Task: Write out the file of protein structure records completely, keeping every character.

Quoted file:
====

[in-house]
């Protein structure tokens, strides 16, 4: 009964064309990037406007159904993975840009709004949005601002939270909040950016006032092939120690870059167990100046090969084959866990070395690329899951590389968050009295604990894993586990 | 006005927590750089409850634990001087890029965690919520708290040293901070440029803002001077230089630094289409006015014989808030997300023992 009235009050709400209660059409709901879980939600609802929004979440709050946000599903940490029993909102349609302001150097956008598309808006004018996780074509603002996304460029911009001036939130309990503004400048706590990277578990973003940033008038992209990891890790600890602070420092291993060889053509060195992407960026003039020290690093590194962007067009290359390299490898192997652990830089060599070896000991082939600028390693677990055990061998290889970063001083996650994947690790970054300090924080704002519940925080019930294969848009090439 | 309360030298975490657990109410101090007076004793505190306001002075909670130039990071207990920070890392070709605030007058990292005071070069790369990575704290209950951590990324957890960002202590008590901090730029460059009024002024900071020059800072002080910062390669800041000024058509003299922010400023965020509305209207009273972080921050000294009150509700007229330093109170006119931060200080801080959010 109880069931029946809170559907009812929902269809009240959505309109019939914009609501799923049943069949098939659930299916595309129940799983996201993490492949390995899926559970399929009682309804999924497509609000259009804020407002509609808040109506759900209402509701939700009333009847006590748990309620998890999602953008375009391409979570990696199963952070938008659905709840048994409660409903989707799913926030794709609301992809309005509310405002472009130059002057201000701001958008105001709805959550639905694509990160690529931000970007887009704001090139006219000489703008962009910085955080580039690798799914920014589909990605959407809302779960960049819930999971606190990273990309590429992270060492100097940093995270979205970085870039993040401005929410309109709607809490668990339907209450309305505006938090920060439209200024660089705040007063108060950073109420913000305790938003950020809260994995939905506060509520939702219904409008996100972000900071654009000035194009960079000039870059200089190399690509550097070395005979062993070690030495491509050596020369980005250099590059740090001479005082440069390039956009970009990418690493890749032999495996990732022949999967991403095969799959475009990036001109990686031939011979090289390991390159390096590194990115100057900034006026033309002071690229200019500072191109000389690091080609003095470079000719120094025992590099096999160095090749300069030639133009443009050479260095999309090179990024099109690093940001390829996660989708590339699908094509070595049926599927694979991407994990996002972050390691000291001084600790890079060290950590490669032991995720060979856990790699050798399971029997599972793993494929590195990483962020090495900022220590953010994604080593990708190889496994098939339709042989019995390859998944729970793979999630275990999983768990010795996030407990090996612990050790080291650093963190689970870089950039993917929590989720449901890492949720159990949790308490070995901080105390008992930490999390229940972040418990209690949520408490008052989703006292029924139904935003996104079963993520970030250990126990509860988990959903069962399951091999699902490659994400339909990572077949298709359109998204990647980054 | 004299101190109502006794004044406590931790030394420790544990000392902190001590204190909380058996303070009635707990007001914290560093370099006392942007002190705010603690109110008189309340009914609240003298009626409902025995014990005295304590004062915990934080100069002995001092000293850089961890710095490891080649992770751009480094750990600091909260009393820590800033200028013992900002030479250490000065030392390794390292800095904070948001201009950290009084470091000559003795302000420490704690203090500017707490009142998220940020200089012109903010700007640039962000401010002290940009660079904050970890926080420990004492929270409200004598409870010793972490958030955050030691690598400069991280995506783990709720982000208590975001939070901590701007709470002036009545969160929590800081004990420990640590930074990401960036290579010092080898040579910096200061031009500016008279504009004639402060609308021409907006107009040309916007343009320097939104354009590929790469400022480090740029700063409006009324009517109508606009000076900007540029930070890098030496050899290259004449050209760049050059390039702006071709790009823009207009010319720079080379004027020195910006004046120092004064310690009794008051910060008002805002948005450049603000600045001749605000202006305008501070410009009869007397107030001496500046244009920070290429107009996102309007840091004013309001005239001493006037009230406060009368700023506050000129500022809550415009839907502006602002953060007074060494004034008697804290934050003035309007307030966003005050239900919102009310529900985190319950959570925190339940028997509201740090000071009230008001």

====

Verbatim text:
[in-house]
């Protein structure tokens, strides 16, 4: 009964064309990037406007159904993975840009709004949005601002939270909040950016006032092939120690870059167990100046090969084959866990070395690329899951590389968050009295604990894993586990 | 006005927590750089409850634990001087890029965690919520708290040293901070440029803002001077230089630094289409006015014989808030997300023992 009235009050709400209660059409709901879980939600609802929004979440709050946000599903940490029993909102349609302001150097956008598309808006004018996780074509603002996304460029911009001036939130309990503004400048706590990277578990973003940033008038992209990891890790600890602070420092291993060889053509060195992407960026003039020290690093590194962007067009290359390299490898192997652990830089060599070896000991082939600028390693677990055990061998290889970063001083996650994947690790970054300090924080704002519940925080019930294969848009090439 | 309360030298975490657990109410101090007076004793505190306001002075909670130039990071207990920070890392070709605030007058990292005071070069790369990575704290209950951590990324957890960002202590008590901090730029460059009024002024900071020059800072002080910062390669800041000024058509003299922010400023965020509305209207009273972080921050000294009150509700007229330093109170006119931060200080801080959010 109880069931029946809170559907009812929902269809009240959505309109019939914009609501799923049943069949098939659930299916595309129940799983996201993490492949390995899926559970399929009682309804999924497509609000259009804020407002509609808040109506759900209402509701939700009333009847006590748990309620998890999602953008375009391409979570990696199963952070938008659905709840048994409660409903989707799913926030794709609301992809309005509310405002472009130059002057201000701001958008105001709805959550639905694509990160690529931000970007887009704001090139006219000489703008962009910085955080580039690798799914920014589909990605959407809302779960960049819930999971606190990273990309590429992270060492100097940093995270979205970085870039993040401005929410309109709607809490668990339907209450309305505006938090920060439209200024660089705040007063108060950073109420913000305790938003950020809260994995939905506060509520939702219904409008996100972000900071654009000035194009960079000039870059200089190399690509550097070395005979062993070690030495491509050596020369980005250099590059740090001479005082440069390039956009970009990418690493890749032999495996990732022949999967991403095969799959475009990036001109990686031939011979090289390991390159390096590194990115100057900034006026033309002071690229200019500072191109000389690091080609003095470079000719120094025992590099096999160095090749300069030639133009443009050479260095999309090179990024099109690093940001390829996660989708590339699908094509070595049926599927694979991407994990996002972050390691000291001084600790890079060290950590490669032991995720060979856990790699050798399971029997599972793993494929590195990483962020090495900022220590953010994604080593990708190889496994098939339709042989019995390859998944729970793979999630275990999983768990010795996030407990090996612990050790080291650093963190689970870089950039993917929590989720449901890492949720159990949790308490070995901080105390008992930490999390229940972040418990209690949520408490008052989703006292029924139904935003996104079963993520970030250990126990509860988990959903069962399951091999699902490659994400339909990572077949298709359109998204990647980054 | 004299101190109502006794004044406590931790030394420790544990000392902190001590204190909380058996303070009635707990007001914290560093370099006392942007002190705010603690109110008189309340009914609240003298009626409902025995014990005295304590004062915990934080100069002995001092000293850089961890710095490891080649992770751009480094750990600091909260009393820590800033200028013992900002030479250490000065030392390794390292800095904070948001201009950290009084470091000559003795302000420490704690203090500017707490009142998220940020200089012109903010700007640039962000401010002290940009660079904050970890926080420990004492929270409200004598409870010793972490958030955050030691690598400069991280995506783990709720982000208590975001939070901590701007709470002036009545969160929590800081004990420990640590930074990401960036290579010092080898040579910096200061031009500016008279504009004639402060609308021409907006107009040309916007343009320097939104354009590929790469400022480090740029700063409006009324009517109508606009000076900007540029930070890098030496050899290259004449050209760049050059390039702006071709790009823009207009010319720079080379004027020195910006004046120092004064310690009794008051910060008002805002948005450049603000600045001749605000202006305008501070410009009869007397107030001496500046244009920070290429107009996102309007840091004013309001005239001493006037009230406060009368700023506050000129500022809550415009839907502006602002953060007074060494004034008697804290934050003035309007307030966003005050239900919102009310529900985190319950959570925190339940028997509201740090000071009230008001």